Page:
What is your business?
Tribe is a restaurant and bar located in the heart of Red Deer’s downtown on the Ross St Patio.
When did your business open?
Our space has been open for roughly 4 years. In that time we’ve expanded and doubled in square footage and also tripled our staff.
What makes your business unique?
We believe we have the “sexiest” room in town. Our guests are often commenting positively on the space and how much they love the warm ambiance. “There’s no other place like this in Red Deer”, “I feel like I’m in another city”, or just “Wow” are the words we hear the most. Our “Modern World Food” is very popular and is inspired from regions around the globe. And one of the main reasons we continue to remain a hot spot in the downtown, we believe, is our staff. Our team is absolutely amazing. Friendly, funny, and flirty… the staff’s number one focus is the guest experience and it shows. Our room is often filled with laughter and huge smiles. Our goal is that no one leaves hungry, and everyone leaves happy!
Our slogan is “Eat a Little. Drink a Little. Flirt a Little. Tell Your Most Awesome Stories.”
What are some products/services that you offer?
Aside from the obvious dine-in and takeout options we also offer private party bookings and can typically cater to groups of easily 40-50 guests. We also offer the occasional theme or event nights such as Tapas nights, Wine Tasting events, Holiday Parties and more!
Why did you choose Downtown Red Deer as the location for your business?
Tribe, as well as it’s sister store Sunwork’s Living, are located downtown because Red Deer’s downtown is the place to be! To be surrounded by so many other unique shops and businesses makes being in the area a truly wonderful experience and we wouldn’t want to be anywhere else.
What do you think makes Downtown vibrant?
In order for any downtown to be vibrant, the citizens need to occupy that space. With the growing number of retail shops, restaurants and bars, and other services that can be found in the area it’s no wonder folks are visiting the downtown more than ever. Shopping local and supporting small businesses is important now more than ever and with endless locally owned businesses in the area it’s no wonder we are seeing more vibrancy in the area, and we believe this trend will continue to attract NEW businesses downtown.
I love Downtown Red Deer because… most everything you might need or want can be found in one attractive and exciting neighbourhood, and your friends are probably there too.
Looking for some “Modern World Food” for dinner or maybe looking at attending one of their event nights? Check out Tribe’s social media pages and website for more information!
Penhold Flight Instructor Releases Updated Instruction Manual For the 21st Century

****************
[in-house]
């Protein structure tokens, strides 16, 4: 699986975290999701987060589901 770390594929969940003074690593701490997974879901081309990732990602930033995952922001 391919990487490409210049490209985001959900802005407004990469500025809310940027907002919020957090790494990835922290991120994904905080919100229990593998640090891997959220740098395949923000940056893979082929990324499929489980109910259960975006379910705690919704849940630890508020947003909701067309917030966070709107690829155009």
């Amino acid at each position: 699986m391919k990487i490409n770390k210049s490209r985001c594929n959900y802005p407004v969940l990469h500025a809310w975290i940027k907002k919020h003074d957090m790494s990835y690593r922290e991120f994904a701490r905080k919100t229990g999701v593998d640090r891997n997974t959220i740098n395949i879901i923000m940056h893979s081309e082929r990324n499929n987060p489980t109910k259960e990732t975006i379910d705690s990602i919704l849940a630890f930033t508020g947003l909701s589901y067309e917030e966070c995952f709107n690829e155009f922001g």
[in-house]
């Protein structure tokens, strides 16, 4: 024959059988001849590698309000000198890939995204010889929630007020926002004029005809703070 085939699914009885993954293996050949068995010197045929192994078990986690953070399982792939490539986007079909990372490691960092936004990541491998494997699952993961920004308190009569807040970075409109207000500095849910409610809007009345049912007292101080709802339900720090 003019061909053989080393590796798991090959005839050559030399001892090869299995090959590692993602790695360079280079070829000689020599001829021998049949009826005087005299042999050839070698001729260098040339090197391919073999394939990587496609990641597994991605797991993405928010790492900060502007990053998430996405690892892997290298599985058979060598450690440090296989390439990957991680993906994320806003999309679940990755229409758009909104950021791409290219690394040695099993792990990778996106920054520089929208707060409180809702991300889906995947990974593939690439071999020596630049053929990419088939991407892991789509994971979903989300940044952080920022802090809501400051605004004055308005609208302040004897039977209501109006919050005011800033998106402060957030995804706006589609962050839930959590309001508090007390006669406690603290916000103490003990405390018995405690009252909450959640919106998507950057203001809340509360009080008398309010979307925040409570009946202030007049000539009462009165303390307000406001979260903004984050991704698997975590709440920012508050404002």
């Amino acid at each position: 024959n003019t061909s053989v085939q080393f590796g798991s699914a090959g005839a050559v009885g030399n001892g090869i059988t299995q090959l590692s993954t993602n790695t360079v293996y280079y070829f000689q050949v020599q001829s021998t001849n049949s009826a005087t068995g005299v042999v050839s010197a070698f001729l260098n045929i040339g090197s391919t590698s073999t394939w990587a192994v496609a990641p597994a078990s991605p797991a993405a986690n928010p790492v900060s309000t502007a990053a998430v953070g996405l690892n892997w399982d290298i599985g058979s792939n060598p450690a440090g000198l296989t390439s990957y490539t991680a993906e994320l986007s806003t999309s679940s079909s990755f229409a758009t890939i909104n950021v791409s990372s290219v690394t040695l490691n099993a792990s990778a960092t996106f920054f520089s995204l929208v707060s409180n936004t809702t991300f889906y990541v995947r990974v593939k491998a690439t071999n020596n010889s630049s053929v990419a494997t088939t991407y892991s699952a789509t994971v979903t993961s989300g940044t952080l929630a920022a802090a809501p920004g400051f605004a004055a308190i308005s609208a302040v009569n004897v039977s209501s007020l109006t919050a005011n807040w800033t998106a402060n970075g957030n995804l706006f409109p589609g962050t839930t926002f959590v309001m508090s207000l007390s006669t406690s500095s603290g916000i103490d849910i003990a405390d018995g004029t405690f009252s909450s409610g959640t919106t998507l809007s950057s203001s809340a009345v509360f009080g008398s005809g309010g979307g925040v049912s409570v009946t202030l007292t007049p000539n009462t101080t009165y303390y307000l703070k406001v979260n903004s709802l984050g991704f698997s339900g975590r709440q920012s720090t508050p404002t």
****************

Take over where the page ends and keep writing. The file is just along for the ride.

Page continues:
Sky Wings Aviation founder Dennis Cooper lives to fly.
“2020 marks 50 years of flying for me,” said Cooper in a phone interview. “I was a cadet and part of the glider program but got my pilots license in 1971 at Cold Lake before I even had my drivers license.”
Cooper later earned his Commercial license under Cecil Sorenson and other seasoned ex-Canadian Air Force pilots who transferred their tremendous knowledge base. Working with Johnson Air Services and Pultz Aviation, he obtained his instrument rating and began his pilot career in earnest.
“One of the tools I had as a young pilot was the Pultz Instructor Manual and sometimes he (Pultz) would ask me questions and I would offer input,” he remembered. “The original book was a 3-ring binder and we used that format for a long time at Sky Wings as well.”
Fast forward to the present.
“With current technology, many of our students wanted the manual in an electronic form so now instead of just having a softcover book that gets scuffed, dirty and ripped we now have a hardcover AND an electronic version for use everywhere,” added the instructor. “Since the original book was written, much had changed.”
Changes to the original include an index which the first book did not have according to Cooper, modified levels of instructors, GPS information which did not exist years ago, procedures and general knowledge brought about by technology.
“We kept the artwork from the original,” said Cooper. “It’s great and captures what we wanted. We also added enhanced study and review questions based on feedback from students who have been through testing. The result is now a 558 page Instructors Manual that can follow a pilot from the beginning of their career to their end goal, no matter what that looks like.”
The new updated manual can be used in conjunction with Transport Canada publications. It can adequately prepare a commercial pilot for the Transport Canada Flight Instructor written examination, the in-flight training and ground instruction, as well as the test flight.
Priced at $99 for the hardcover and $90 for the softcover, the “Cooper Flight Instructor Manual” is available from Amazon, Barnes & Noble, Chapters/Indigo and 3 flight suppliers at present.
“I bought Sky Wings Aviation in 1982 and even today I still feel the same when a new student flies for the first time. I am excited when our students enter the plane, travel the runway and rise into the air for the first time for their first circuit, then return,” said Cooper whose wife Sherry also teaches at the school. “I enjoy watching the transfer of knowledge from instructor to student, but most significantly, watching them conquer the air just like the Wright Brothers 118 years ago.”
Cooper is not finished yet with 3 more books ready to rewrite for the 21st century.
For more information on Sky Wings Aviation and the 9th Edition of the Cooper Flight Instructors Manual, go to: